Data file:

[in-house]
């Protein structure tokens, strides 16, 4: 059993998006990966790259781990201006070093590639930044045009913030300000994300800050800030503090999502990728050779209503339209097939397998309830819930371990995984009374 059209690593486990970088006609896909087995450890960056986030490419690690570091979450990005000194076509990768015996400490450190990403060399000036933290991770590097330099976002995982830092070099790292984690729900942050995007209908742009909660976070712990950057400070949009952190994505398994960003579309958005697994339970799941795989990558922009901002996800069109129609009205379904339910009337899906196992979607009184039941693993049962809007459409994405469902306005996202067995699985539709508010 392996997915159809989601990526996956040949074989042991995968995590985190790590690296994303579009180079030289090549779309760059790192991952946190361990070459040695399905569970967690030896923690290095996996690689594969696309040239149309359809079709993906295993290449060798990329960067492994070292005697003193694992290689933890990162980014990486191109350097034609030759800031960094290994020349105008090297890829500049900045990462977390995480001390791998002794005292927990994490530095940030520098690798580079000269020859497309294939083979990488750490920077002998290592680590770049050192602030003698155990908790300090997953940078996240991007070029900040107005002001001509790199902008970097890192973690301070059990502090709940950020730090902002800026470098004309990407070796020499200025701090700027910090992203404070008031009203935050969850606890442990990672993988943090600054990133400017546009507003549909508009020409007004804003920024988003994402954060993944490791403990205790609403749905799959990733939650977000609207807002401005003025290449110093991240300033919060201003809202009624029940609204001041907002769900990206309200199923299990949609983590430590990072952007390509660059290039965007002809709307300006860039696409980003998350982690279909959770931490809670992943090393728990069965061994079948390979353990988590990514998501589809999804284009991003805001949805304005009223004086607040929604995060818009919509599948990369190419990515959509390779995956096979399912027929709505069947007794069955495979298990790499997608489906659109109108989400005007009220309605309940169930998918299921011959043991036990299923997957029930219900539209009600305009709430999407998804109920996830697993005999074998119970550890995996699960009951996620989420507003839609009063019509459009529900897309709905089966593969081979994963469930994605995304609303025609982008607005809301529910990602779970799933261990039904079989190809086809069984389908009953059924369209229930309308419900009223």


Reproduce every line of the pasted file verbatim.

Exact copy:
[in-house]
């Protein structure tokens, strides 16, 4: 059993998006990966790259781990201006070093590639930044045009913030300000994300800050800030503090999502990728050779209503339209097939397998309830819930371990995984009374 059209690593486990970088006609896909087995450890960056986030490419690690570091979450990005000194076509990768015996400490450190990403060399000036933290991770590097330099976002995982830092070099790292984690729900942050995007209908742009909660976070712990950057400070949009952190994505398994960003579309958005697994339970799941795989990558922009901002996800069109129609009205379904339910009337899906196992979607009184039941693993049962809007459409994405469902306005996202067995699985539709508010 392996997915159809989601990526996956040949074989042991995968995590985190790590690296994303579009180079030289090549779309760059790192991952946190361990070459040695399905569970967690030896923690290095996996690689594969696309040239149309359809079709993906295993290449060798990329960067492994070292005697003193694992290689933890990162980014990486191109350097034609030759800031960094290994020349105008090297890829500049900045990462977390995480001390791998002794005292927990994490530095940030520098690798580079000269020859497309294939083979990488750490920077002998290592680590770049050192602030003698155990908790300090997953940078996240991007070029900040107005002001001509790199902008970097890192973690301070059990502090709940950020730090902002800026470098004309990407070796020499200025701090700027910090992203404070008031009203935050969850606890442990990672993988943090600054990133400017546009507003549909508009020409007004804003920024988003994402954060993944490791403990205790609403749905799959990733939650977000609207807002401005003025290449110093991240300033919060201003809202009624029940609204001041907002769900990206309200199923299990949609983590430590990072952007390509660059290039965007002809709307300006860039696409980003998350982690279909959770931490809670992943090393728990069965061994079948390979353990988590990514998501589809999804284009991003805001949805304005009223004086607040929604995060818009919509599948990369190419990515959509390779995956096979399912027929709505069947007794069955495979298990790499997608489906659109109108989400005007009220309605309940169930998918299921011959043991036990299923997957029930219900539209009600305009709430999407998804109920996830697993005999074998119970550890995996699960009951996620989420507003839609009063019509459009529900897309709905089966593969081979994963469930994605995304609303025609982008607005809301529910990602779970799933261990039904079989190809086809069984389908009953059924369209229930309308419900009223």